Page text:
There are differences and similarities in the ways parents and children grieve.
John Bowlby (1980) describes four phases of the grief process:
- a period of numbness, which lasts for hours or weeks, in which the person has taken in the fact of death but has not registered it emotionally because the pain is so great
- a period of protest and yearning, in which the person refuses to accept the fact of the death and searches for the parent or child
- a period of sadness and despair, in which the reality of the death has sunk in emotionally and life without that person seems unbearable
- a period of reorganization of life to go on without that person
These are a “succession of phases” rather than clear-cut stages. It is possible to move back and forth between two phases while moving in the direction of adapting to and accepting the fact of the person’s death (Bowlby, 1980).
Bowlby believed it is not necessary to detach completely from the memory of the person; it is possible to reorganize your life in a meaningful way and still have a continuing sense of the dead person’s presence in your life.
Therapists working with a child’s grief have four guiding principles:
- Grief is a natural and expectable response to loss.
- Each individual carries within him an innate capacity to heal.
- The duration and intensity of grief is unique for each individual.
- Caring and acceptance are helpful to a person in resolving grief. (Rosoff, p.108)
Talking to Children about Death
Give children accurate information in words they can understand.
Only after age 5-7 can children begin to understand that death is irreversible. As children get older and their thinking becomes more mature, they may have new questions and new reactions they want to discuss. The initial explanation of the death is the beginning of conversations that will extend over the years (Brooks, p. 507).
Be aware that children are prone to feel guilt and to blame themselves for the death of a loved one. Patiently help them work through this process.
Ways Children’s Reactions Differ from Adults
- children are more physical in their expressions of grief — they may want to ride a bike, shoot baskets, or run as a way to deal with grief
- children may have more physical complaints
- children are less verbal, and sometimes parents think they are not grieving because they are not talking about it
- children may use imaginative play or actions rather than words to express grief
- children express their anger about death more directly and may do more quarreling or arguing or may simply express anger at everyone and life in general
- children may be more attuned to parents’ needs and feelings than parents realize — as a result, they may behave in ways they think will please or help their parents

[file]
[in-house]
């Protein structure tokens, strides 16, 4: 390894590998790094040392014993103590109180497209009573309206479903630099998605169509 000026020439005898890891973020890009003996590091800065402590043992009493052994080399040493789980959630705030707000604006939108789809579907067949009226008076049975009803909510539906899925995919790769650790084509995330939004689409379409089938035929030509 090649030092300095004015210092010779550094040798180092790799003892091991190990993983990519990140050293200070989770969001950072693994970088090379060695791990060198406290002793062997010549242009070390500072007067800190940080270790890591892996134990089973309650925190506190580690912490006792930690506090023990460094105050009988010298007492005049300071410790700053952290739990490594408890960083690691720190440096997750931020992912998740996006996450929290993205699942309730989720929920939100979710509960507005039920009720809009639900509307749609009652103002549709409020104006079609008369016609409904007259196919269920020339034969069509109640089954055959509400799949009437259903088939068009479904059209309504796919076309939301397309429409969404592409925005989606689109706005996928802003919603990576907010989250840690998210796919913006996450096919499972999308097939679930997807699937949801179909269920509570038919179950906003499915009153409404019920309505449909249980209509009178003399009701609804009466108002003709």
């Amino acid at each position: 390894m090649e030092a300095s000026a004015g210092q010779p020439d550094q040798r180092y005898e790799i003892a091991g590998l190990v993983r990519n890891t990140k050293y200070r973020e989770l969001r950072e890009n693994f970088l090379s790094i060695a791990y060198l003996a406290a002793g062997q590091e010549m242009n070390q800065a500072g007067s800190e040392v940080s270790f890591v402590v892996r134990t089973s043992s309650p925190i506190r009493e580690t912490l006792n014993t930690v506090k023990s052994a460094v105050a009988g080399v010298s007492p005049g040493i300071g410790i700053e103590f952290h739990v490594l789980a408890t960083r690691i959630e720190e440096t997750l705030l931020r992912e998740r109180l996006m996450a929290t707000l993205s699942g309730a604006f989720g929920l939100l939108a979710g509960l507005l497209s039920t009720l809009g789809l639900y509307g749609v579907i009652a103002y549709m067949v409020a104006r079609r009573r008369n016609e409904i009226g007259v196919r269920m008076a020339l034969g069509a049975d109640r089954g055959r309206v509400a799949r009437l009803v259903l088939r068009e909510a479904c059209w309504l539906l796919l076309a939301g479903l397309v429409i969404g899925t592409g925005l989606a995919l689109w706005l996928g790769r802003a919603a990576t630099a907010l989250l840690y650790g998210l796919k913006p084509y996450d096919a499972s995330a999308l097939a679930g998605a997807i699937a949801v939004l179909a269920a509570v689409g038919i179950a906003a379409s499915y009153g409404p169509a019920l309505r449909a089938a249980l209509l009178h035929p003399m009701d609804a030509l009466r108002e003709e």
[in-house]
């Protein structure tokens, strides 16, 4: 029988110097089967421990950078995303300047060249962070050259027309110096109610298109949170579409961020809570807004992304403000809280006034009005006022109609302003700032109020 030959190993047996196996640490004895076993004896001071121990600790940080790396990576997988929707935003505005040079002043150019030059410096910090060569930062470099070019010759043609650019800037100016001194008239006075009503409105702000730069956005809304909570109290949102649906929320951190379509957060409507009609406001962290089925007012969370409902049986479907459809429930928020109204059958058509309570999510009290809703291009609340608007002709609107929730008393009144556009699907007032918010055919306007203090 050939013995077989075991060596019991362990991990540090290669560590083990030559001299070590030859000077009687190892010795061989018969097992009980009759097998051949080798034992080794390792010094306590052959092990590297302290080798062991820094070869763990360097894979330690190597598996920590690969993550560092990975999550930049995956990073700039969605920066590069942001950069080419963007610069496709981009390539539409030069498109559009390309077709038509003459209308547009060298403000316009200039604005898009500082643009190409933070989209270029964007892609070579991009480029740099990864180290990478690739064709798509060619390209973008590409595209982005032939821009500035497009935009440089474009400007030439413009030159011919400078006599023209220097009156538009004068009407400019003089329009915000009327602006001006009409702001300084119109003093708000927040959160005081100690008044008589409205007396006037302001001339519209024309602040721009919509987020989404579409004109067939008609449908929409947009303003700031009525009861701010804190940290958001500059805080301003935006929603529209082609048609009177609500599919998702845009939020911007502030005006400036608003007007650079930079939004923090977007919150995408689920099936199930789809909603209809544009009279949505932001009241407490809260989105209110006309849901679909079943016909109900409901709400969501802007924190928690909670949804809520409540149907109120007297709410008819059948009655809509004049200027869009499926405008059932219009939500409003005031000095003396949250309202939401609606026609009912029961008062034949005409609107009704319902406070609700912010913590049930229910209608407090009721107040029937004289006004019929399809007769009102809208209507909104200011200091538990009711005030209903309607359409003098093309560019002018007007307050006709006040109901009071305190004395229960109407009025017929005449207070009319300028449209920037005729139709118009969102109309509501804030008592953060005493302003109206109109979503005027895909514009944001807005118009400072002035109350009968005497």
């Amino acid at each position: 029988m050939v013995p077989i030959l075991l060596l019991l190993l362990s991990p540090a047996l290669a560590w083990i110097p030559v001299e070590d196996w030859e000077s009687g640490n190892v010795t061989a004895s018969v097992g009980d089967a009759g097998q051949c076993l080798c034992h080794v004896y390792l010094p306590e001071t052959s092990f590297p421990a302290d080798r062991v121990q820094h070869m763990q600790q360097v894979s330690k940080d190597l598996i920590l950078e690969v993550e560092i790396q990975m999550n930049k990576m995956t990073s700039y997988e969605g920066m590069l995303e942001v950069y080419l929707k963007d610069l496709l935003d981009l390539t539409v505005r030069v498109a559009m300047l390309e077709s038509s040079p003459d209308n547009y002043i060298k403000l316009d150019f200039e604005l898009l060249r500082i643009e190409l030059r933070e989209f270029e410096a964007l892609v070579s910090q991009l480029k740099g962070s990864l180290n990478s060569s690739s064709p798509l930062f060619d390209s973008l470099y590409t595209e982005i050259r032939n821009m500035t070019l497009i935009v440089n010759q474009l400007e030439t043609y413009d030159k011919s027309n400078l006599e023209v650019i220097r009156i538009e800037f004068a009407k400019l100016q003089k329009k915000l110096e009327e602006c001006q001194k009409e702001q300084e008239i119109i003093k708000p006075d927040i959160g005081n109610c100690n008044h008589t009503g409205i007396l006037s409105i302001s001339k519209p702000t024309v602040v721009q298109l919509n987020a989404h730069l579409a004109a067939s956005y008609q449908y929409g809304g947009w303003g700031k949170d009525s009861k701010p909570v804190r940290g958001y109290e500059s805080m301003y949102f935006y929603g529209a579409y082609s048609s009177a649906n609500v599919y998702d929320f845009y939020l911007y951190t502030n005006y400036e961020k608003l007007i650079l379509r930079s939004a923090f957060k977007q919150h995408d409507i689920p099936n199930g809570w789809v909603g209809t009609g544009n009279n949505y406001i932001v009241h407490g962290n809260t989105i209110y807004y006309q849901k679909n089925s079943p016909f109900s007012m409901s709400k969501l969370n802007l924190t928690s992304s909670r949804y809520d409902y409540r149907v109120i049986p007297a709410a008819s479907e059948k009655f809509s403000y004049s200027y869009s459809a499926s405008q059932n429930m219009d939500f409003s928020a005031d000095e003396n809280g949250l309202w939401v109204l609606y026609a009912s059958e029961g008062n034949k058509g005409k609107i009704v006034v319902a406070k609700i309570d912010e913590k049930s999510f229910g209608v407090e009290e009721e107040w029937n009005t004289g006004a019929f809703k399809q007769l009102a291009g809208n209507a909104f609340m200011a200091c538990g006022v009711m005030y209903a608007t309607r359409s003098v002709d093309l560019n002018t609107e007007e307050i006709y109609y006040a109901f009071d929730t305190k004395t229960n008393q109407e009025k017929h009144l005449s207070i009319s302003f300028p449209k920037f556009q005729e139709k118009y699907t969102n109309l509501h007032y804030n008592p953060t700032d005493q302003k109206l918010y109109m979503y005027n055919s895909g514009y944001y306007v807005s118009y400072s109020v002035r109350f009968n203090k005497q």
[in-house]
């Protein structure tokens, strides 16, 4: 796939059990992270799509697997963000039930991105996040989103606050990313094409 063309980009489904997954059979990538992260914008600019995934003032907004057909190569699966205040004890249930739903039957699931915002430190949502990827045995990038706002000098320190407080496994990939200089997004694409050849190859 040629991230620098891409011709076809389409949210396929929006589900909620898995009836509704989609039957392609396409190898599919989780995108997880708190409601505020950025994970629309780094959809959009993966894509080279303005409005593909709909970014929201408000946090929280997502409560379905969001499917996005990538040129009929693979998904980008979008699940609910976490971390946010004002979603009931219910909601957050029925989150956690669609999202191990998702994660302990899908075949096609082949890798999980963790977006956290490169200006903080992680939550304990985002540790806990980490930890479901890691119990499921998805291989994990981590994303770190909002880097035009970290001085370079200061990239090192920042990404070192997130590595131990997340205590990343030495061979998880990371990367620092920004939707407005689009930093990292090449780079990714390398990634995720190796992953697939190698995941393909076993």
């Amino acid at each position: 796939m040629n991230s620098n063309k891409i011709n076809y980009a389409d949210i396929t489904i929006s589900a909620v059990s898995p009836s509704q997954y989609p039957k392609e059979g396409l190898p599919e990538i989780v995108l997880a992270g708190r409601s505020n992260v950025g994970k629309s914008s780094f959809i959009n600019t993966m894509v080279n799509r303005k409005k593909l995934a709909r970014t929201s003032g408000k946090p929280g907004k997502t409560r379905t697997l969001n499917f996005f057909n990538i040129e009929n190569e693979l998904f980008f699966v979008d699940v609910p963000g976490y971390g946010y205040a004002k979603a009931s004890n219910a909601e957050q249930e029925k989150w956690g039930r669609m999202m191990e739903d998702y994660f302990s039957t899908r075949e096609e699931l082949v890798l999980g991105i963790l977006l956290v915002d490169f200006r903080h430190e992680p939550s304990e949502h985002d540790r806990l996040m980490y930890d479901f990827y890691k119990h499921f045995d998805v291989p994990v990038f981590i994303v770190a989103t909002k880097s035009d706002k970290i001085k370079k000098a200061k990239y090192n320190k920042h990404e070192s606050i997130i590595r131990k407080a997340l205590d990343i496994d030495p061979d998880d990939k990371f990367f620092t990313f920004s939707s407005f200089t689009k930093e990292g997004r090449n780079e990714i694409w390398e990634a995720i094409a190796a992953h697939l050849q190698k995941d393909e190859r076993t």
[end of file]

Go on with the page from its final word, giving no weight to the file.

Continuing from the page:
- children need breaks from grieving, which parents may not understand (parents may misinterpret this as not caring, however children do have the ability to live in the moment)
Helping Children Grieve
Parents need to create a supportive emotional climate to facilitate grieving:
- In age-appropriate terms, give accurate, detailed information about the death, and answer all questions. Be prepared to continue discussions in the future.
- Reassure children that the parent or parents will continue to nurture and care for them, and although the grief process may last an extended period of time, they will always be taken care of.
- “Keep your children with you, and include them in family and religious observances: viewings, funerals, burials, wakes, and the like. The question of at what age children should attend funerals comes up frequently. Talking with children, few complain that they were forced to attend a funeral against their will. More often, children complain that they had been sent away, excluded from this profoundly important event in their family’s life.” (Rosoff). If children are babies or toddlers, other relatives can hold them or supervise them. In the future, it will be valuable for them to know that they were there with the rest of the family even though they may not remember it.
- Talk to surviving children about what they want to do with their brother’s or sister’s or parent’s possessions. Adults make the final decision, but it is very important to get input from children.
- Express your grief in front of your children so they receive permission to grieve as well. Parents may worry that their grief will overwhelm children. Certainly in extreme form, crying and sobbing can overwhelm them, so it is wise to strike a balance between expressing your feelings so children, too, feel free to grieve, and expressing them so intensely that children are overwhelmed and afraid.
- Structure observances of the death so that all close family members are included and have a role — lighting a candle on anniversaries, making a donation in the name of the child, etc.
Brooks, Jane. B. (2008). The process of parenting, 7th edition. Boston, MA. McGraw-Hill.